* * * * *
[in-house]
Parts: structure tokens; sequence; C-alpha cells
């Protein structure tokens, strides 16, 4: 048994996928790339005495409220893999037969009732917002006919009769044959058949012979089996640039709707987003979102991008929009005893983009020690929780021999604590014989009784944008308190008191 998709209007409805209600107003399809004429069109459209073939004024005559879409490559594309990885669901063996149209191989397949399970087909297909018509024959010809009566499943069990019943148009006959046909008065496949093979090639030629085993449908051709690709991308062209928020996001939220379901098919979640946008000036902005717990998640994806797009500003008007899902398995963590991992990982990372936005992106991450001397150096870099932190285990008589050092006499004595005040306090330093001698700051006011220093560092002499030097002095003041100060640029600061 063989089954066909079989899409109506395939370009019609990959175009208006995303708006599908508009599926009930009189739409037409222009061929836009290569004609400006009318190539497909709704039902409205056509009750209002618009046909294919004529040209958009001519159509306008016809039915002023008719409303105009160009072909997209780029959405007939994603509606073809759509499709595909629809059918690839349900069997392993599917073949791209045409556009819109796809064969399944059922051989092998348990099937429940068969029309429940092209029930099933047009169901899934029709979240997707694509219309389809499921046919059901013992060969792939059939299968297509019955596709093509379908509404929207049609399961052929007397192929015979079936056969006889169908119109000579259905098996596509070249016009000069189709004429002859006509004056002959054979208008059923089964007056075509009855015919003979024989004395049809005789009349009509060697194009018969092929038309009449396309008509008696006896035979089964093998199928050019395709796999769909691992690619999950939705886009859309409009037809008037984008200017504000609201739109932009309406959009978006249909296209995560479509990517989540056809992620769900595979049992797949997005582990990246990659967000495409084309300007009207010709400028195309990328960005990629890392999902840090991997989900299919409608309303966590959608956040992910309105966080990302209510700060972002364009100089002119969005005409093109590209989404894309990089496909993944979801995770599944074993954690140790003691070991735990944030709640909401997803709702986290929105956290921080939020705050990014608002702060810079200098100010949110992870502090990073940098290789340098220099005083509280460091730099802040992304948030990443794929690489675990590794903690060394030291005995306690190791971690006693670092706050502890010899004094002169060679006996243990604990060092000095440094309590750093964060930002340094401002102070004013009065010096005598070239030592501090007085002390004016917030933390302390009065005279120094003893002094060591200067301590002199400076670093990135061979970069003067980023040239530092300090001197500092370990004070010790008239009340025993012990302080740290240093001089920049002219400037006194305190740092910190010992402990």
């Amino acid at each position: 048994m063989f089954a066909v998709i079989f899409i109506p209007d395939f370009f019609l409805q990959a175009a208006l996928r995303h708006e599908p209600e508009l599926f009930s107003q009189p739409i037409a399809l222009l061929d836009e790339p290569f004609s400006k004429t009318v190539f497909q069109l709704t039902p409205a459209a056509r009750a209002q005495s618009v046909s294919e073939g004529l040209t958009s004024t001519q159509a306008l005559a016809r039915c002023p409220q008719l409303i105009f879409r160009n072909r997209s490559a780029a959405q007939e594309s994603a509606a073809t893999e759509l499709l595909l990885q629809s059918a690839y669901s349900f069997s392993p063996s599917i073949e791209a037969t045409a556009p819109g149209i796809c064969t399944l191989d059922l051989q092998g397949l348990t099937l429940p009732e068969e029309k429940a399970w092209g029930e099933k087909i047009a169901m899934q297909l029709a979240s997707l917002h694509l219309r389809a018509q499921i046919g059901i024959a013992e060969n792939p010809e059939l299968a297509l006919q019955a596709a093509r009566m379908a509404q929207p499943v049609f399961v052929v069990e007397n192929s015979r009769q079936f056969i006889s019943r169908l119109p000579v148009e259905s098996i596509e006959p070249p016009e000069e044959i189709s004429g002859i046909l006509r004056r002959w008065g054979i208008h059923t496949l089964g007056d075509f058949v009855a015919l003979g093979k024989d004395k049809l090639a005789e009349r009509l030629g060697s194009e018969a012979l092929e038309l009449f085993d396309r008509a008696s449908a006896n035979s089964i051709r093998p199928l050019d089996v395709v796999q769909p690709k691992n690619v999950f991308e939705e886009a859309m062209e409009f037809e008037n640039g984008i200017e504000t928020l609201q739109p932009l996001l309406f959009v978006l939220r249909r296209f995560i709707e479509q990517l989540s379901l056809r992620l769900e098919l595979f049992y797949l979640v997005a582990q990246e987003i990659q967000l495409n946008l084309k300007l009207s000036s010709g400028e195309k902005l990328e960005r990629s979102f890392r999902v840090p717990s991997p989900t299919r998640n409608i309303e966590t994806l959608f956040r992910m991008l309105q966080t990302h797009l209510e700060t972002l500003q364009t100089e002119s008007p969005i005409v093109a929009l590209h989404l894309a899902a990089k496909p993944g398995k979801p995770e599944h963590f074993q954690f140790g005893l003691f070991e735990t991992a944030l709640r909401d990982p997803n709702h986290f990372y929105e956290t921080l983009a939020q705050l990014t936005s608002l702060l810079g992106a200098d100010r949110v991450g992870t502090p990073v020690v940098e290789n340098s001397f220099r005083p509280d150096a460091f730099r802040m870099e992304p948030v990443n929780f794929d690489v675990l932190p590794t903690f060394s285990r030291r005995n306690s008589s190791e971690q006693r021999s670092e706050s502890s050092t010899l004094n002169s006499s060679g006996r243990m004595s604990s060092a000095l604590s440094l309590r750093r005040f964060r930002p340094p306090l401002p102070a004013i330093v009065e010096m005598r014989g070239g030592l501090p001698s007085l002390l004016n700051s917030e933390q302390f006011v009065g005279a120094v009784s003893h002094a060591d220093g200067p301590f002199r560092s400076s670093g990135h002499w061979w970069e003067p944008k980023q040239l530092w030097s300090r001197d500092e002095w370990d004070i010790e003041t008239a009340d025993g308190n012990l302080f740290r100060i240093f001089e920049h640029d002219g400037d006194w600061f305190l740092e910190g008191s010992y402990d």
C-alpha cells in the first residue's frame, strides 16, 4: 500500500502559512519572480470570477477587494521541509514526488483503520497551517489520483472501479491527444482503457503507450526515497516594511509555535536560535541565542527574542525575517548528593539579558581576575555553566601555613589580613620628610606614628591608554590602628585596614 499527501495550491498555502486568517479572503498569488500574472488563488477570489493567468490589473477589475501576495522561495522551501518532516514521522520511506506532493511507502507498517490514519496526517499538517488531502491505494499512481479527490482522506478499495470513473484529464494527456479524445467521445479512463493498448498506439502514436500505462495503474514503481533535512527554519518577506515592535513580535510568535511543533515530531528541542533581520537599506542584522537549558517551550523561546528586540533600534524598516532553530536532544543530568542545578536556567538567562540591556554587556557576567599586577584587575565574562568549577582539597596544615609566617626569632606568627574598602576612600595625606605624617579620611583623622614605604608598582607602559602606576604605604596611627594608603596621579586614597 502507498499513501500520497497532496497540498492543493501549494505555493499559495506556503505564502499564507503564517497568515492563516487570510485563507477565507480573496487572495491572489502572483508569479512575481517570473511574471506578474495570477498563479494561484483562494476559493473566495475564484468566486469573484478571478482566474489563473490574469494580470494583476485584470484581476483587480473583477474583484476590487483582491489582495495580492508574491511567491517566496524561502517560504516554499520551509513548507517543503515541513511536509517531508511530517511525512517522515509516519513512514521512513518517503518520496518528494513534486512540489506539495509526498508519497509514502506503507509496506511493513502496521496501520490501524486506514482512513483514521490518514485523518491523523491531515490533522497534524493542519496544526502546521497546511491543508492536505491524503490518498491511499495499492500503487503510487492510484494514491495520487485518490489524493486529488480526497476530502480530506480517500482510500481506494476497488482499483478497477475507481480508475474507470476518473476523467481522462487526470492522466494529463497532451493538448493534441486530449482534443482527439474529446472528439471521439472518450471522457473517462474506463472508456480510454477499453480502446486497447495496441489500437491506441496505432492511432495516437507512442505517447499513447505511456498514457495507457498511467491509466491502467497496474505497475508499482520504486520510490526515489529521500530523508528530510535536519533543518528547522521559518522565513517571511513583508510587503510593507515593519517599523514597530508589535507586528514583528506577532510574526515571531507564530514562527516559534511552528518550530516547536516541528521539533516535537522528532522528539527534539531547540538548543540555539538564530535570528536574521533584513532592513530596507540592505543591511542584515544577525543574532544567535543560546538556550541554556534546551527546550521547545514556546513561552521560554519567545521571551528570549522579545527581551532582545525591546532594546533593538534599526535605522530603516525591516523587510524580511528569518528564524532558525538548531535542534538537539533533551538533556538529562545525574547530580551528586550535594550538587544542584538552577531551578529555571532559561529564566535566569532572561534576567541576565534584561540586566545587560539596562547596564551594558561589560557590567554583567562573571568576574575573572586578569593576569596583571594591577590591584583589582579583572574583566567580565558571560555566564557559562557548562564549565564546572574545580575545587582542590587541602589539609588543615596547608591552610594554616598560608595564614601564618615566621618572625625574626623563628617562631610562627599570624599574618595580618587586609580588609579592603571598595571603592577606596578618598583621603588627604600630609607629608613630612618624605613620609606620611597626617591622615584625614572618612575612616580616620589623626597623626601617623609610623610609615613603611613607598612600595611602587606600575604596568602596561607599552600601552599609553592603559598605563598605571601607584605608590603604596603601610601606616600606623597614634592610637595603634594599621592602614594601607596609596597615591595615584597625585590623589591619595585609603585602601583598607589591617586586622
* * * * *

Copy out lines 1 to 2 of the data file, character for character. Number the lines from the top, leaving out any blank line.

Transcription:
[in-house]
Parts: structure tokens; sequence; C-alpha cells